CWG Workshop 2008,
Capacity development and advocacy for improved
solid waste and resource management
Provision of professional services in support of SDC’s Water Initiatives division in the area of “Water for People”
Ouagadougou, Burkina Faso
Knowledge Sharing, Networking, Training & Capacity Development
- Organisation and Implementation of Workshop,
- Capacity Building and Training
Name of Client(s):
GTZ, DGIS, SIDA, SDC
Description of the Project:
One of the tasks of the CWG (the Collaborative Working Group on Solid Waste Management in Low- and Middle-income Countries) is to address the need for capacity development and advocacy. Situations and needs related to solid waste management in low- and middle-income countries vary widely between countries, and between cities and towns. In the majority of countries, the most urgent needs are institutional reform, better financial management and capacity development. Municipal authorities, private sector operators, the informal sector and academic and research institutions often lack the tools and the resources to deal with the challenges posed by solid waste management. The lack of awareness among the population with regard to solid waste management is another area of concern.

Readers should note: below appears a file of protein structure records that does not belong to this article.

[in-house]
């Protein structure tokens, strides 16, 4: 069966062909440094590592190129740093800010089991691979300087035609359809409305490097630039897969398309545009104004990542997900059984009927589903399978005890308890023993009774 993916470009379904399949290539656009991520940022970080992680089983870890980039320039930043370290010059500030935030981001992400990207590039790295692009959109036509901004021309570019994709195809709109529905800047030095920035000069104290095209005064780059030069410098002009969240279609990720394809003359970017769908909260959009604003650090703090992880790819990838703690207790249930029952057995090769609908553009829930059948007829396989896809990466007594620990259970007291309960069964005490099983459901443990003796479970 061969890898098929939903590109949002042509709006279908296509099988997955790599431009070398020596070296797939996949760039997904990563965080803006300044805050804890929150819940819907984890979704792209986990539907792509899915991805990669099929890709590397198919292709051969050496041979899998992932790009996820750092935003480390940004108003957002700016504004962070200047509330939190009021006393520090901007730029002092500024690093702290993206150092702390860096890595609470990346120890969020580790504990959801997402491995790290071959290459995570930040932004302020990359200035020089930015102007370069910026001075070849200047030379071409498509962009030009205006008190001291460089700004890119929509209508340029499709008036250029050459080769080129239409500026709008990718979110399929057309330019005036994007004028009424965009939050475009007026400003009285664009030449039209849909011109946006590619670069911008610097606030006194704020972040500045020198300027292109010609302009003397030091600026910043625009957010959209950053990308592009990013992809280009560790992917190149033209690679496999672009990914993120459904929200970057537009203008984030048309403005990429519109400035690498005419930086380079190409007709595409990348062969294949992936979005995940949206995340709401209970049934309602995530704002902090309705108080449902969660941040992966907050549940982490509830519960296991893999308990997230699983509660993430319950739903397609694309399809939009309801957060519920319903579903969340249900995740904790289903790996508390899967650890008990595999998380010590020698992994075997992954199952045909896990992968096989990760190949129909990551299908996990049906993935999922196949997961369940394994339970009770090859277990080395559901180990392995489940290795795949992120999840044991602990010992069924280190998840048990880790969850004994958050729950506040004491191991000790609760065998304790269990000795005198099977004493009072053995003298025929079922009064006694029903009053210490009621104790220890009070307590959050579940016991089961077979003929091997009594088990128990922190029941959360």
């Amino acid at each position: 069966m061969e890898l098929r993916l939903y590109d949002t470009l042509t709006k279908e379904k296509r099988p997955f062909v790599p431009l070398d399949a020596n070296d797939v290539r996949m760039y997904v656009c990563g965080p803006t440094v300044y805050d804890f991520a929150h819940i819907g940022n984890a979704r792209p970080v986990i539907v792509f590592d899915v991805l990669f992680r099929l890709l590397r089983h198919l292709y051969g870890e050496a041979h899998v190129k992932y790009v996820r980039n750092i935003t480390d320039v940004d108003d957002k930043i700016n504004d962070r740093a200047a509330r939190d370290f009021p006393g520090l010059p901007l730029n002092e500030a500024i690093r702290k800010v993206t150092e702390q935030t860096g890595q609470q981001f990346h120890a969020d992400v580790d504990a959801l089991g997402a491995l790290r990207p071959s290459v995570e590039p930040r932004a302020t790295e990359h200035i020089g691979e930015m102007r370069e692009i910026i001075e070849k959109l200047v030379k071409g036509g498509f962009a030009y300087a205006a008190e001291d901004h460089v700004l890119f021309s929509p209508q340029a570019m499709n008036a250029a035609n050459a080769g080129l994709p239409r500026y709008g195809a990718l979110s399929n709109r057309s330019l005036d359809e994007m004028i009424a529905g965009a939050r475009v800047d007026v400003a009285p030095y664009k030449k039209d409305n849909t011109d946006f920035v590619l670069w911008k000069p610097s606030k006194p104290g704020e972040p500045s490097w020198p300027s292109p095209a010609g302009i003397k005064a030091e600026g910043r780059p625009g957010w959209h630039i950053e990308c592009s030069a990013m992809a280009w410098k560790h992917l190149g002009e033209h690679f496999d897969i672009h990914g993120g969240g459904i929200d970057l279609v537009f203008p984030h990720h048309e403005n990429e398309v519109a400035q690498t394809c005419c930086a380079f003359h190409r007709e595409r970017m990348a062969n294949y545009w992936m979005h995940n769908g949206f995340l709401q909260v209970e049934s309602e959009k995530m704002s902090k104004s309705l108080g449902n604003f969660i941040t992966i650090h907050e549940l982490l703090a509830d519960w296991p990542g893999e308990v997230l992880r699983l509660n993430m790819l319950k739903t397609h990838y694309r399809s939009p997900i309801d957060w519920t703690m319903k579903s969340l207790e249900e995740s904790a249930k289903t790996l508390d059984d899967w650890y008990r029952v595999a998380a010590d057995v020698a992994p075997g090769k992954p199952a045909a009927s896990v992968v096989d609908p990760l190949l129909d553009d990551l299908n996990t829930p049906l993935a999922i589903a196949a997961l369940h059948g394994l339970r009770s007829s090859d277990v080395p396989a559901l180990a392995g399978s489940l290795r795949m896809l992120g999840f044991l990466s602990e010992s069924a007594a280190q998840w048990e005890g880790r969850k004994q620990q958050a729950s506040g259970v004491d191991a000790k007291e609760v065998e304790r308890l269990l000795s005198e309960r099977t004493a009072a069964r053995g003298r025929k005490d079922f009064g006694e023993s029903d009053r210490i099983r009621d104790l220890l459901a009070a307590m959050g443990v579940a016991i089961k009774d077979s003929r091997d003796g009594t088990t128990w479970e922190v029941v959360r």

Therefore, the CWG organised and conducted a workshop in Ouagadougou, Burkina Faso, in December 2008 to bring together a spectrum of participants from the South and North to exchange experience about successful responses to existing capacity gaps that constitute a barrier to the improvement of solid waste management in low- and middle-income countries. Since the workshop, a report and a manual with guidance on the subject is now being compiled and will be disseminated soon.
It is expected that by sharing and proposing practical capacity development solutions, the workshop and the resulting knowledge products will contribute to improving the way solid waste is managed in low- and middle-income countries. Better solid waste management will result in better environmental conditions and improved livelihoods, particularly for the urban poor.